February is the month we talk about love. Valentine’s Day is when we celebrate “eros”—the intimate, passionate love of two people. The stores will be full of red, heart-shaped cards, candy in fabric-lined boxes and dozens of real and fake roses.
St. Valentine, tradition says, was a third-century Roman priest arrested and martyred for aiding Christian couples persecuted by the Roman Emperor Claudius II. Since the Middle Ages we have celebrated “courtly” love on his feast day, February 14th.
I don’t oppose the idea of the holiday—celebrating love. But I have mixed feelings about its practice. As a child in grade school, I remember happily decorating a shoebox with red construction paper and pink hearts. I remember buying packages of Valentine cards and saving my allowance to purchase boxes of conversation-hearts candies to include with the cards for my favorite friends.
I also remember the fear that I wouldn’t get any Valentines from my classmates or, even worse, would find unkind cards in my box. And, though I often pretended I didn’t care, I secretly hoped for a card from whoever I had a crush on that year—and felt desolate when no card came.
To love and be loved by a special person is one of the great gifts God gave us. But eros is not the only kind of love; I wish we gave more airtime to the other forms of love.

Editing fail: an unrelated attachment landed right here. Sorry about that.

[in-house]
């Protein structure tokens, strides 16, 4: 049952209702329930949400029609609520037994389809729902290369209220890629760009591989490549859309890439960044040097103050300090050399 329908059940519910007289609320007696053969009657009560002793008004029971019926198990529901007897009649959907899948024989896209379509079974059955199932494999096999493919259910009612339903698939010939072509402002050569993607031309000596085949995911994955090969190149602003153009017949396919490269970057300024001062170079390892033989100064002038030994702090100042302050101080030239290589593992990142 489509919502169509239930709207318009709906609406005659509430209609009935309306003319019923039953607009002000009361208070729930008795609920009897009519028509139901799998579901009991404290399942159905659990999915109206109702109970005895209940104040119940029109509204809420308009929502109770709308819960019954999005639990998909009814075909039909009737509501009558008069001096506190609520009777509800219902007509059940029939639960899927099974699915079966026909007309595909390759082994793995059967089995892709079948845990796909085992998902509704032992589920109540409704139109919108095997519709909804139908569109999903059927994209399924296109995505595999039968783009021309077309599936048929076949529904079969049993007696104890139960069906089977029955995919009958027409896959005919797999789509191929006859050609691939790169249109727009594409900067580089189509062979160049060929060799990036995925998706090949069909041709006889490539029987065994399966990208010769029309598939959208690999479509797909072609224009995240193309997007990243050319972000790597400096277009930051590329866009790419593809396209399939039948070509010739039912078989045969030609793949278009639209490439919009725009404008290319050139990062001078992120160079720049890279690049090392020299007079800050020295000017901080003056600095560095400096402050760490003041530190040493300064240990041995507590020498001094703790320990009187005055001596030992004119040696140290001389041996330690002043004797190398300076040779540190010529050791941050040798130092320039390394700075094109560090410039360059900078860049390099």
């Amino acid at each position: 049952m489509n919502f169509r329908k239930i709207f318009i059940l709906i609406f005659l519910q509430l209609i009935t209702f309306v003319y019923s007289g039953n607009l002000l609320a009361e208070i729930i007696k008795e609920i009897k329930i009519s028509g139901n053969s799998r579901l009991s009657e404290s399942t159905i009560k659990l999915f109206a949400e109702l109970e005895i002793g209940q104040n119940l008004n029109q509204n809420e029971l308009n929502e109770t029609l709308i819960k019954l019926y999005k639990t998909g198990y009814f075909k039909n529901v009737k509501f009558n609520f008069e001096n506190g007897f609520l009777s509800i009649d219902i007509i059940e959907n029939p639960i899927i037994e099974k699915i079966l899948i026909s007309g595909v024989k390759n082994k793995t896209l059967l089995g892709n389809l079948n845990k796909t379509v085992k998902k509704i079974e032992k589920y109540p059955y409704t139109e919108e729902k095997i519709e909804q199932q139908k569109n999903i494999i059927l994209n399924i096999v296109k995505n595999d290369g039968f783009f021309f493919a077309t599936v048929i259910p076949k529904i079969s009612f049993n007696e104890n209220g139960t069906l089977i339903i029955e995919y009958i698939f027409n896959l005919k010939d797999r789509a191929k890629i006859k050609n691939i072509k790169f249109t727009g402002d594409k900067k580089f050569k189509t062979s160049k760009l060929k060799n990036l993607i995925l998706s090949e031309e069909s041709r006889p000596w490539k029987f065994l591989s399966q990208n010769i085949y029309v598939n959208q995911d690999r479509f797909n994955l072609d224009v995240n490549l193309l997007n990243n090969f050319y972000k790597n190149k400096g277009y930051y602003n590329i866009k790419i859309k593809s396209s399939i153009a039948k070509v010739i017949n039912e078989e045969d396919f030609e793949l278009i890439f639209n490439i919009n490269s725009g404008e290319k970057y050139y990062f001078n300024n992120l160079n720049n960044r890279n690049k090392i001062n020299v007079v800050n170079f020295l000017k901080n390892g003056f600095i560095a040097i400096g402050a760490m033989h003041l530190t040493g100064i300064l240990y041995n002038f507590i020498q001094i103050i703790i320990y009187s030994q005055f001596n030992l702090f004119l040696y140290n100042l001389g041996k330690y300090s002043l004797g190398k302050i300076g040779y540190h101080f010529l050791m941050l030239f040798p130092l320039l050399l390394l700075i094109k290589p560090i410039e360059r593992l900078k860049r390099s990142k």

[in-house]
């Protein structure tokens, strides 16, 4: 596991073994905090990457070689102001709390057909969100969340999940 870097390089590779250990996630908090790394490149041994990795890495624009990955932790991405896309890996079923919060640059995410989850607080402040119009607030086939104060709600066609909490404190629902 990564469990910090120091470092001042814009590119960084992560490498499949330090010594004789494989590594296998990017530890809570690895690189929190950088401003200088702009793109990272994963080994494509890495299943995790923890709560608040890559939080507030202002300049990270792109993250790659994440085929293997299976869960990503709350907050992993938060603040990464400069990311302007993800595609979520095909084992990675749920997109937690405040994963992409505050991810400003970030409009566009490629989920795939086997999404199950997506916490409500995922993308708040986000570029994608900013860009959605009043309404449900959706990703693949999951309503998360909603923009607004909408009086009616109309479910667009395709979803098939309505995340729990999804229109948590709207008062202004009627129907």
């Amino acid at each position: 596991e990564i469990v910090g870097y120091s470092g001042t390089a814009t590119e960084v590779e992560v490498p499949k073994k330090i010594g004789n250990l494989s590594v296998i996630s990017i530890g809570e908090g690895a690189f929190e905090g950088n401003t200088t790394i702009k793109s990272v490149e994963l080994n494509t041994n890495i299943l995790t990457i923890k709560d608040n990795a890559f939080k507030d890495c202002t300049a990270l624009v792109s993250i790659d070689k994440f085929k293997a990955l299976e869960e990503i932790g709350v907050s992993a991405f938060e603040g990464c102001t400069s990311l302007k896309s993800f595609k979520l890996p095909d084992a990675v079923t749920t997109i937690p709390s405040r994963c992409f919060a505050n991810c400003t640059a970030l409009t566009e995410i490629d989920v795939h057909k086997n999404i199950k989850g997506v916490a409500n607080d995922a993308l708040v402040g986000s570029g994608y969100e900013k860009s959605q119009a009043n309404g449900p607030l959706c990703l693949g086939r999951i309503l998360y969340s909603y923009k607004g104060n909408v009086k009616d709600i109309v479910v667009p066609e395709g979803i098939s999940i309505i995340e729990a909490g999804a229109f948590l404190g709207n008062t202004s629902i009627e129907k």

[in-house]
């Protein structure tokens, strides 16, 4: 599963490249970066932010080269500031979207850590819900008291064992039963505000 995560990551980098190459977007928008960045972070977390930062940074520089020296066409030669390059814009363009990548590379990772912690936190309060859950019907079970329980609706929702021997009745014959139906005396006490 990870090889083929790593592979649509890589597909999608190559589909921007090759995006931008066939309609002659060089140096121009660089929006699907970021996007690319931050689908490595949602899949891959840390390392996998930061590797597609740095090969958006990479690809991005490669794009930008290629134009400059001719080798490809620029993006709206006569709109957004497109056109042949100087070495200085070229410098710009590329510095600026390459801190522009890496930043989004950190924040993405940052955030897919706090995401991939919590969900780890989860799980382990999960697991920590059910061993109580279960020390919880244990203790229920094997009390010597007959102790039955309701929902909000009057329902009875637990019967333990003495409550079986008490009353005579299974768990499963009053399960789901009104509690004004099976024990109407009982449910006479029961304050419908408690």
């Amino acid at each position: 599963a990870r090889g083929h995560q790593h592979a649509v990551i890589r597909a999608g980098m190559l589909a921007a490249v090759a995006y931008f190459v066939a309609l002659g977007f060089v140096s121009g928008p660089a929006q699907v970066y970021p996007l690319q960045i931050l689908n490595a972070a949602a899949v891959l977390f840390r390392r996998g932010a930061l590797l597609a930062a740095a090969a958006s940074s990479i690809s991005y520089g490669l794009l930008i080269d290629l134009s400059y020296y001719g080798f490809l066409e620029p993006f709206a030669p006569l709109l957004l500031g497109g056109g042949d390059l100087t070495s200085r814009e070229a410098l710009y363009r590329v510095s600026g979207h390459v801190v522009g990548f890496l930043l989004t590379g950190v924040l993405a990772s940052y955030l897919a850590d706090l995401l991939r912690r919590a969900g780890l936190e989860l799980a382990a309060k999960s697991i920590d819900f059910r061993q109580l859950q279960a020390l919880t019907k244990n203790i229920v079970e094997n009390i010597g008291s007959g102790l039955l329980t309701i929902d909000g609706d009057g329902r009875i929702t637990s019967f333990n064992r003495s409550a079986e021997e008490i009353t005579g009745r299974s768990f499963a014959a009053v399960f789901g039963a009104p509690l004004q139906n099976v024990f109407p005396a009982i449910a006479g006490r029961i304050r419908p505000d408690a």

What about the kind of love Jesus was talking about when he answered the question of the scribe in Mark 12:28-31?
The scribe asked, “Which commandment is the first of all?” Jesus answered, “The first is, ‘Hear, O Israel: the Lord our God, the Lord is one; you shall love the Lord your God with all your heart, and with all your soul, and with all your mind, and with all your strength.’ The second is this, ‘You shall love your neighbor as yourself.’ There is no other commandment greater than these.”
The love Jesus is calling us to have for our God, ourselves and our neighbors is not mentioned on Valentine’s Day: the mysterious, awesome, empowering love of God that opens our hearts and lives to new possibilities of broad living; the compassionate, supportive love for our neighbors; and the self-accepting, forgiving, confident love of our selves.
We don’t have heart-shaped candy boxes to celebrate these kinds of love. But neither do we have to tremble in fear that God won’t return our love; God loves us no matter what.
The great blessing of being loved, though, is not the greatest blessing of love. Giving love, by loving your neighbor and yourself, will change your life. In fact, if we all follow this first commandment it will change our world.
The sweetness of both loving and being loved by God gives us courage, assurance and gratitude. And learning to love ourselves more—despite the cautions we hear about being humble—makes more room for us to love our neighbors. We don’t wrap this love up in red construction paper or heart-shaped boxes, but it is the most delightful and powerful love of all.